Charles Leclerc, Ferrari, Monaco, 2019

Will Leclerc’s luck change at home? Seven Monaco GP talking points

2021 Monaco Grand Prix

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Since retiring from the lead of his home event in 2017, Charles Leclerc has had lousy luck in Monaco. Will that change on F1’s return following its Covid-enforced absence?

Here are the talking points for this weekend’s race.

A change of luck for Leclerc?

Charles Leclerc used to watch the Monaco Grand Prix from an apartment above the pit straight. He might never have imagined he would get to race in it one day, and if he did, he surely would have hoped for better luck.

A brake disc failure sent him into the back of Hartley during his 2018 debut. One year later, he looked in good shape during practice, yet Ferrari made the unfathomable decision not to send him out for a second run in Q1, and he was eliminated. Condemned to starting near the back, he retired early on after contact.

His luck was no better in Formula 2, where he led his first race at the track from pole position, until his team failed to fit one of his wheels properly during a pit stop.

Verstappen’s shot at a vital win

Lewis Hamilton, Max Verstappen, Monaco, 2019
Verstappen chased Hamilton in Monaco two years ago
By Formula 1 standards, Monaco is an excruciatingly slow track. Pirelli will bring the softest tyres available for this race – and they will likely prove on the hard side for the limited grip available.

In the nip-and-tuck fight between Mercedes and Red Bull, this could tip the balance in the favour of the challengers. So far this year Red Bull have generally been quicker on softer compounds, which is also why Mercedes have tended to be more competitive on race day.

Max Verstappen therefore has a vital opportunity to cut Lewis Hamilton’s 14-point lead at the top of the standings. If the Mercedes driver takes a fourth win from the opening five races, at a track which on paper should suit their rivals well, this championship fight will start to look a lot more like past Mercedes routs.

Verstappen has flown at this circuit in the past, yet has never made it to the podium. He finished second on the road last time, but a five-second penalty relegated him to fourth.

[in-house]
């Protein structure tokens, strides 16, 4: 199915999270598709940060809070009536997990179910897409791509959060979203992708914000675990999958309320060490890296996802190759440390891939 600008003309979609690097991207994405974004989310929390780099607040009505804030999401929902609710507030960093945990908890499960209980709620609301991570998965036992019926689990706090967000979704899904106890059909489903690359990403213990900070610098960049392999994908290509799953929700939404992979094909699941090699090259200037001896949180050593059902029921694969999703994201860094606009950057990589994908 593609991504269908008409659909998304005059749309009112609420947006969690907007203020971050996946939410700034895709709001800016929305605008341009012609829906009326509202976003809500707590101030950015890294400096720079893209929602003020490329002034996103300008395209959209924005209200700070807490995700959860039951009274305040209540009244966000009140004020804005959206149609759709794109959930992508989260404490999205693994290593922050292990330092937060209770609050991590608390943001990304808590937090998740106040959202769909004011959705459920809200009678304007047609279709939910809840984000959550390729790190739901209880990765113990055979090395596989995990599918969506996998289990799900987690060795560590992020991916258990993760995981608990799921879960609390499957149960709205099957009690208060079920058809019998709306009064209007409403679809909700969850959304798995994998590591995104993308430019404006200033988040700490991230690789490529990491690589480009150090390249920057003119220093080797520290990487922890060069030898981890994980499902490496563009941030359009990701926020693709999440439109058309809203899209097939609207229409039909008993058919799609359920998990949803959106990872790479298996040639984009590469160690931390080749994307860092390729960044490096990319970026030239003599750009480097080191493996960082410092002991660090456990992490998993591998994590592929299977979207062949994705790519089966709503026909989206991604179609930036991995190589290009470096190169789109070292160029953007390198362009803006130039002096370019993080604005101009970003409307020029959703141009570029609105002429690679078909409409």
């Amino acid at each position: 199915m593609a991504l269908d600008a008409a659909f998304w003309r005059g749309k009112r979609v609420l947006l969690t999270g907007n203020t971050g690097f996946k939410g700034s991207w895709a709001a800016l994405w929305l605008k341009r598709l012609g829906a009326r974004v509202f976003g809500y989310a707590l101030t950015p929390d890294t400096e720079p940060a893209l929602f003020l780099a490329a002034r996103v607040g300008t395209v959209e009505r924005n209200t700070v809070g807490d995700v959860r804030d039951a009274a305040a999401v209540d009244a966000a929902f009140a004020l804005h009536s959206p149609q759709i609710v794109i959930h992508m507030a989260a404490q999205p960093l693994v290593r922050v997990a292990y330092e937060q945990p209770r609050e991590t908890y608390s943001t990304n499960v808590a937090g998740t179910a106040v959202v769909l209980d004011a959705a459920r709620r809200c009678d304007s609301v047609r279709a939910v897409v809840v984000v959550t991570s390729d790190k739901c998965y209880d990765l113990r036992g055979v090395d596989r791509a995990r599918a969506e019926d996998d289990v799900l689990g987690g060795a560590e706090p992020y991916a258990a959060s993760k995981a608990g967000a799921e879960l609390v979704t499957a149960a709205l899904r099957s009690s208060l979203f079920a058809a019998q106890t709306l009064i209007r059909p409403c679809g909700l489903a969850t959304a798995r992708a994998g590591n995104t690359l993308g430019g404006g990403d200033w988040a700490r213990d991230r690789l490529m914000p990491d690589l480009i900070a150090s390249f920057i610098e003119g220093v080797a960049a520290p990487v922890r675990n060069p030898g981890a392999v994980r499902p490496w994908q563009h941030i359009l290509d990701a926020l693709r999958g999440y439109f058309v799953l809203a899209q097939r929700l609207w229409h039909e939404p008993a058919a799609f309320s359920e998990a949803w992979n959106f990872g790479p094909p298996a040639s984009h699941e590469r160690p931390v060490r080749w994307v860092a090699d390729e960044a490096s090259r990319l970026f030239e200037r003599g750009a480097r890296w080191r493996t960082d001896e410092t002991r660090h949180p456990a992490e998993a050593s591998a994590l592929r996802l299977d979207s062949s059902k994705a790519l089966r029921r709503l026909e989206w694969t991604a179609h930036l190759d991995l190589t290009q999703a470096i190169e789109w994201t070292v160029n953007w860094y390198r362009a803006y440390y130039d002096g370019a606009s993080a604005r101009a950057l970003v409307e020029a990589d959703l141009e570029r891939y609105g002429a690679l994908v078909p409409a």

Traffic and ‘team mates’

Monaco traffic jams are a regular problem
The other defining feature of the Monaco circuit is it cramped confines, and the enormous difficulty this poses when cars arrive upon traffic. This will figure in teams’ calculations not only when they come up to lap slower cars, but also when they have to plan their pit stops and emerge into the midfield.

This is going to put the strategists under serious pressure. At other tracks they have the luxury of knowing they can pit slightly early, come out behind a slower car, and lose little time passing them with fresh tyres and DRS. That’s not the case in Monaco – getting bottled up behind another car is just too costly.

The relationships between supposedly rival teams could play a significant factor, however. Three years ago Hamilton and Verstappen’s progress was eased when they emerged from the pits behind ‘brand mates’. Mercedes junior driver Esteban Ocon gave Hamilton little trouble, and Brendon Hartley of Red Bull junior team Toro Rosso put up little fight against Verstappen.

Williams driver and Mercedes junior George Russell recently described Hamilton and Valtteri Bottas as his ‘team mates’, so they can presumably expect an easier path past his FW43B on Sunday.

Four Monaco rookies

Yuki Tsunoda, AlphaTauri, Autodromo do Algarve, 2021
Tsunoda faces his toughest challenge yet in an F1 car
Four drivers will tackle Monaco in a Formula 1 car for the first time this year – and one of them is a complete newcomer to the venue.

AlphaTauri’s Yuki Tsunoda has never raced at Monaco before. He’s hoping his experience in the Macau Grand Prix counts in his favour, though that may provide a better frame of reference for the much quicker Baku circuit which will hold round six. His 2019 Pau Grand Prix experience, where he finished on the podium behind Billy Monger and Nicolai Kjaergaard, may be more useful.

“There are many unusual factors about this weekend,” he says. “It was only while we were in Spain that I learned that you practice on Thursday with no track time on Friday. I will have to make sure I do not lose focus or concentration, but I’m sure I can adapt. I have spent a lot of time on the simulator to prepare.”

Haas pair Mick Schumacher and Nikita Mazepin can at least fall back on their Formula 2 experience from 2019. So will Williams driver Nicholas Latifi, having missed the chance to race in Monaco during his rookie campaign as it was cancelled due to the pandemic.

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Slower cars, better race?

Formula 1 cars don’t race fantastically well on purpose-built tracks – hence the drastic new aerodynamic regulations coming into force next year. Around Monaco, overtaking is virtually impossible.

As Formula E demonstrated two weeks ago slower, narrower cars can put on a better race around the same layout. Food for thought for F1?

All aboard

George Russell, Williams, Circuit de Catalunya, 2021
Williams reach a milestone race, but need some points
As F1 cars can’t pass anything like as easily at this track than their Formula E counterparts, this venue presents an opportunity for someone to qualify well and lead a train of frustrated rivals to the chequered flag. So who has been ‘out-qualifying the car’ so far this year?

George Russell is an obvious candidate, having repeatedly taken his Williams into Q2. The team will run a special logo on their car for this weekend’s race, marking their 750th start, so what better time to finally end their longest ever point-less streak?